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CenCom building a disaster itself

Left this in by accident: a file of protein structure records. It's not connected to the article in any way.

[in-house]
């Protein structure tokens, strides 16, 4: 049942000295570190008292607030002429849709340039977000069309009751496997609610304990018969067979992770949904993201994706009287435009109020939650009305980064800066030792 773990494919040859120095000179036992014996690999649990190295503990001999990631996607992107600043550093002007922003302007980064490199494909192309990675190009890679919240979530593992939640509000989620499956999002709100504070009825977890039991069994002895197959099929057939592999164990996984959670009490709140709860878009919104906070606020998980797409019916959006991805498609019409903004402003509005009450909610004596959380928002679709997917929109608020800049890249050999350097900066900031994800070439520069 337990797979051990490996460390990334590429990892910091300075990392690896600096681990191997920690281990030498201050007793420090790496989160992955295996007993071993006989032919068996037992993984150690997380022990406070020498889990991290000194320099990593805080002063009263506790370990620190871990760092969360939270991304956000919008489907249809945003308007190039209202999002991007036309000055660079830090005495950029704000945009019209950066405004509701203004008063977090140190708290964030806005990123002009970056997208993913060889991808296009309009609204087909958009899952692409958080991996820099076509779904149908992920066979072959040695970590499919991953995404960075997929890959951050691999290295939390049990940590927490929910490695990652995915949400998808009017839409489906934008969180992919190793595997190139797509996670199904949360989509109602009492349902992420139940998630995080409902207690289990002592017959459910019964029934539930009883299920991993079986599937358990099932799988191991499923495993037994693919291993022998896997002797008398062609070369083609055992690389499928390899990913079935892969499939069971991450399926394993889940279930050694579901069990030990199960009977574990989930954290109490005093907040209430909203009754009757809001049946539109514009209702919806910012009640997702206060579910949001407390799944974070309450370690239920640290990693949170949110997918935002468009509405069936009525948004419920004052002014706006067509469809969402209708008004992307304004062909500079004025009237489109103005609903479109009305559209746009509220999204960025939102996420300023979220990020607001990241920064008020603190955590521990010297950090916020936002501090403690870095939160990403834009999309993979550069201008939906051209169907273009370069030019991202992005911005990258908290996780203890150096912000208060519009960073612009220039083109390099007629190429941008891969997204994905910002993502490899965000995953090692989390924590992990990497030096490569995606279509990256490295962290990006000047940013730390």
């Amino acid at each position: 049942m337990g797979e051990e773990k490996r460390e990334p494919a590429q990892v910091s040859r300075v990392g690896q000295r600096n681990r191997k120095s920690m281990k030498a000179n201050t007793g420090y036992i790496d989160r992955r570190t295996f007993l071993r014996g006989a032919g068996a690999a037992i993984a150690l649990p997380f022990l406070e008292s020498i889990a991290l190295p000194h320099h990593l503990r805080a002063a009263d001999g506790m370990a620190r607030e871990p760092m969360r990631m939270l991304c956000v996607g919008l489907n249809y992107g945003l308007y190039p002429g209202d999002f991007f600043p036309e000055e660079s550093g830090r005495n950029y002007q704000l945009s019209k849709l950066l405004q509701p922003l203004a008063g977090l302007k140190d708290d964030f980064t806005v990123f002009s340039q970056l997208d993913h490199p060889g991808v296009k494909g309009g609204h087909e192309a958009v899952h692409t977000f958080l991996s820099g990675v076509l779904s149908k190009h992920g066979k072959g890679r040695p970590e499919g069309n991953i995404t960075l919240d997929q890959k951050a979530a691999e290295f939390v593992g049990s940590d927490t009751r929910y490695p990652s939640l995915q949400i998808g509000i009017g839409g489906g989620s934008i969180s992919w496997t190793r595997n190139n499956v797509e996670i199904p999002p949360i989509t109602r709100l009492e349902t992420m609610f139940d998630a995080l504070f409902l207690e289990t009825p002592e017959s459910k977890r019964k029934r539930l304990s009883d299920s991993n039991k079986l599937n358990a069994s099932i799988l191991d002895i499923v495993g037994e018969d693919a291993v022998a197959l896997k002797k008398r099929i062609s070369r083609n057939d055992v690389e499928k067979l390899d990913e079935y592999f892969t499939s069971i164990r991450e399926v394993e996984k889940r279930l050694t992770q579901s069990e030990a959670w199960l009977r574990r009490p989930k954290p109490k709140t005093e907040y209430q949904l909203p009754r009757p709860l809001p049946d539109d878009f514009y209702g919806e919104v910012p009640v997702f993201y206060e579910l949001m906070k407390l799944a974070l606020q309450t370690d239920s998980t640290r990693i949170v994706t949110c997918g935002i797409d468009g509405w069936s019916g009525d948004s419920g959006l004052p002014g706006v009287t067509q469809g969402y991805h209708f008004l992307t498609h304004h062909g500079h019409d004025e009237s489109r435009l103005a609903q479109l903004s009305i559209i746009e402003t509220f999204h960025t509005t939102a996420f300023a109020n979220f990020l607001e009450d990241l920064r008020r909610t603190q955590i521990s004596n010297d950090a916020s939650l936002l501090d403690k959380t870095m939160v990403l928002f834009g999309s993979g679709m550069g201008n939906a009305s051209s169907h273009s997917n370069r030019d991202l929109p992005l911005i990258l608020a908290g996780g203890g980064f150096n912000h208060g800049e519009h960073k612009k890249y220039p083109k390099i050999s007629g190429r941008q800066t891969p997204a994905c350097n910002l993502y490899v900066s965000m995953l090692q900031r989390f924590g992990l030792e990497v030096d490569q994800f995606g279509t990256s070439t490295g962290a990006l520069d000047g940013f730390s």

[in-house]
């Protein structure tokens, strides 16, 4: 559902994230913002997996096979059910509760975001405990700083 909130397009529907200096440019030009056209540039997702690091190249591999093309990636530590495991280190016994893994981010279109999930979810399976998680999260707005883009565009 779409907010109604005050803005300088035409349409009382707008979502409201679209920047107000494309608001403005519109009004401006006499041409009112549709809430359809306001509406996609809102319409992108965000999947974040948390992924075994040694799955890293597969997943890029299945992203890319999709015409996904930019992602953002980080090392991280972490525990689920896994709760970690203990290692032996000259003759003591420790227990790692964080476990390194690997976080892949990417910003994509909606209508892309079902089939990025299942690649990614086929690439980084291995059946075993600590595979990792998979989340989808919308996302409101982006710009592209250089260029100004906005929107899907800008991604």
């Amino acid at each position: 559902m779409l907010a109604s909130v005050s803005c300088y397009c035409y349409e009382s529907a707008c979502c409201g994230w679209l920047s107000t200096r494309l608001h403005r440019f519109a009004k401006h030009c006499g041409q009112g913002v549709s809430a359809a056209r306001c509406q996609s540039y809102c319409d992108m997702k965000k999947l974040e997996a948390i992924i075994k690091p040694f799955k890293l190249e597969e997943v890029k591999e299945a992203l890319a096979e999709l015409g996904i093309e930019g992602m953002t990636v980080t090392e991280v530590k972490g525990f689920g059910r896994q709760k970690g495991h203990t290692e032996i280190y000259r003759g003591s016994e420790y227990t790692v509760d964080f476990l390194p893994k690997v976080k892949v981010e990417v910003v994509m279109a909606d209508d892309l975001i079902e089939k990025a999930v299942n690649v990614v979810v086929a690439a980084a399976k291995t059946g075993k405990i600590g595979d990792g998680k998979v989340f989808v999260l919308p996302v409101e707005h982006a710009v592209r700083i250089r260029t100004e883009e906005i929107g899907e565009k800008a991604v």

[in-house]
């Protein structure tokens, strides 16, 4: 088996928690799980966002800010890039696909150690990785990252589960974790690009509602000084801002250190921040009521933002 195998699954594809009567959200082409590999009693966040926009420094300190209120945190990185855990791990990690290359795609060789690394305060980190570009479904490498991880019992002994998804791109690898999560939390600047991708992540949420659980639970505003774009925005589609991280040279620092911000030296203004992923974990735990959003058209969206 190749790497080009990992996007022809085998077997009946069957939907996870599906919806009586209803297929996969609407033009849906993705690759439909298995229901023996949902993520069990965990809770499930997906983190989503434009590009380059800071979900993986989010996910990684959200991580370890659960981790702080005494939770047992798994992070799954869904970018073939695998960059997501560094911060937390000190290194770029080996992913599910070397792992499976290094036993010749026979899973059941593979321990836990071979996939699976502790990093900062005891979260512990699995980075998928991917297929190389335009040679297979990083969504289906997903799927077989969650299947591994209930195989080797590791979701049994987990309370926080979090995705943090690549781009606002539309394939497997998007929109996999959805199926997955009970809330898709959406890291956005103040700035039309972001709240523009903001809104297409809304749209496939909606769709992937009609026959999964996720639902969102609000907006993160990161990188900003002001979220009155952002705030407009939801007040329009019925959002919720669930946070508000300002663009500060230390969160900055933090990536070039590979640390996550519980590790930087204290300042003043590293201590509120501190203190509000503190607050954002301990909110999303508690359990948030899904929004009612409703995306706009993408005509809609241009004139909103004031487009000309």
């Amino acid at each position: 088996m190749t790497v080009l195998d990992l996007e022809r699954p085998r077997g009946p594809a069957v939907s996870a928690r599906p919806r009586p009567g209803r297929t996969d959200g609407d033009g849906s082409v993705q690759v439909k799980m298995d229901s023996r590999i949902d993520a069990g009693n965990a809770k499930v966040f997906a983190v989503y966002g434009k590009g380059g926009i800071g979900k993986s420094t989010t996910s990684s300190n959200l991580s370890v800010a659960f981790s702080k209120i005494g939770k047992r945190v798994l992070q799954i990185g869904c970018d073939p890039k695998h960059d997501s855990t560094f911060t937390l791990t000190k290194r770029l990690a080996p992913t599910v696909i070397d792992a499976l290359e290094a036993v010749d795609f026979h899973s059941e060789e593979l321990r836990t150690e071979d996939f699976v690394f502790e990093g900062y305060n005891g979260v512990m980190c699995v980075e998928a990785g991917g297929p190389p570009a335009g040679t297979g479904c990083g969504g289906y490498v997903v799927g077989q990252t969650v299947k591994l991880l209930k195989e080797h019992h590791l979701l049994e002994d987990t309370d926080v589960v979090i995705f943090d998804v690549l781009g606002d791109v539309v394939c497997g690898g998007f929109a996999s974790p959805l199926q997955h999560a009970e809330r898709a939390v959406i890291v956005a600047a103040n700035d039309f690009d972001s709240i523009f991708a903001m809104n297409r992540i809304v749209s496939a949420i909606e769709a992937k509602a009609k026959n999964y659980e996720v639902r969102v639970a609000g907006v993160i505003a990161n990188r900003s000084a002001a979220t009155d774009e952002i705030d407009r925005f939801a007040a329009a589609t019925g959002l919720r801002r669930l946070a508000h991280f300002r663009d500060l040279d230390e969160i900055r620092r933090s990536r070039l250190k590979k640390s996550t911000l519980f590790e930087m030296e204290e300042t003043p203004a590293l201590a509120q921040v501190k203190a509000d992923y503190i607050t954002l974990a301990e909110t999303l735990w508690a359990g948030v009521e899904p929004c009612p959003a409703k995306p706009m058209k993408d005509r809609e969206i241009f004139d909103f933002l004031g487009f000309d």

"This is 911, what are you reporting? asks Sue Kriegel. Her fingers briskly tap across a keyboard, typing in key information to help emergency response officials know what they're getting into.I want to report an assault, said a Bremerton woman. My fiance is outside, locked out of the house. I need an officer here.Kriegel, headphone and speaker in place, asks the woman for as much information as she can supply.Where are you? What is your fiance's name? Have you both been drinking? she asks, typing each response into a computer report. A map pops up on Kriegel's computer screen, indicating the site at which the alleged assault is, at that moment, taking place. OK. Stay inside and keep yourself safe and an officer will be there soon.Pressing the Enter button, Kriegel transmits the woman's report to the appropriate law enforcement dispatcher working the 911 floor. In turn, that dispatcher submits the report - in this case - to a police officer patrolling that particular area. Depending on the situation, law enforcement officers, firefighters or both could be called to the scene.A law enforcement officer arrives on the scene minutes after the original 911 call comes through.Kriegel is a daytime, primary call receiver for Kitsap County's Central Communications (CenCom) department. She is used to overhearing a torrent of profanity and other disturbing noises as she answers phones and takes down emergency information. Sometimes there are happy endings, other times there aren't.Just as she hangs up from that call, another one comes through.911, what are you reporting? she asks in a melodic, comforting voice.CenCom Director Ron McAffee calls his crew on the 911 floor the heart of emergency response in Kitsap County. In a certain sense, that's true, since they serve as an information conduit between Kitsap residents in need and the Kitsap County Sheriff's Office, police forces patrolling the county's four cities, the fire districts and the tribes.CenCom call receivers and dispatchers handled 232,000 calls at the facility throughout all of last year, a number that has grown by 380 percent since CenCom first started up in 1976.While the need for a 911 service in Kitsap has grown astronomically, CenCom's facility has atrophied. The earthquake that hit the Puget Sound area in February didn't improve matters, either.The 911 building is an add-on and remodel to the old Warren Avenue Bridge toll booth. Before CenCom officials moved in 25 years ago, the structure was developed to last at least a decade.Dayshift supervisor Linda Ficarra walks about the 911 office on a recent Monday, wending her way around cubicles, computer consoles, radios and phone systems. She wants to make sure all her dispatchers and call receivers, including Kriegel, have what they need to get the day's job done.It's a bit challenging to move about the dispatch floor.Some aisles are so narrow that passing employees squeeze by one another, trying not to catch purse straps or bump into a nearby chair or console.If I need to move a chair from one end of the room to another, like by my desk, said Ficarra, I have to roll it around the perimeter of the room, rather than across, because the aisles are too narrow.Roughly a decade ago, as the building settled, telltale few cracks formed on the eastern side of the building. Although narrow windows adorn the top of that same wall, the cracks allowed call receivers working the graveyard shift to see the sun rise up the wall every morning.The building's storage units are already stuffed to the rafters, so CenCom brought in a trailer that is parked out back, near the radio tower. Inside, some employees work at a small station, and the rest of the space is used to store computer and radio equipment.Aside from all that, the February earthquake rattled the building to the point where metal doors can't close anymore.Shortly after the quake, Emergency Management officials flooded the 911 offices, operating phone lines and other communication devices in an already clogged up hallway. The emergency dispatch center, filled with training equipment, had to be cleaned out before it was put into full use.That's just not an ideal situation, said Ficarra.Although the job is tough and often frought with abuse, and the environs are less than cheerful, dispatchers and call receivers overall remain upbeat.You have to not take it too seriously or you'll start second-guessing yourself, said Tonya Chessie, an emergency dispatcher for the Kitsap County Sheriff's Office.And, as Kriegler says, there are great points to the job. Just that morning, she helped a husband and father deliver his third child. The man frantically called 911 from a cell phone. He and his wife were on the side of the highway, just outside of Poulsbo.I remember asking him how far apart the contractions were, she said. He responded by saying he saw the head crowning.The couple delivered a girl. "

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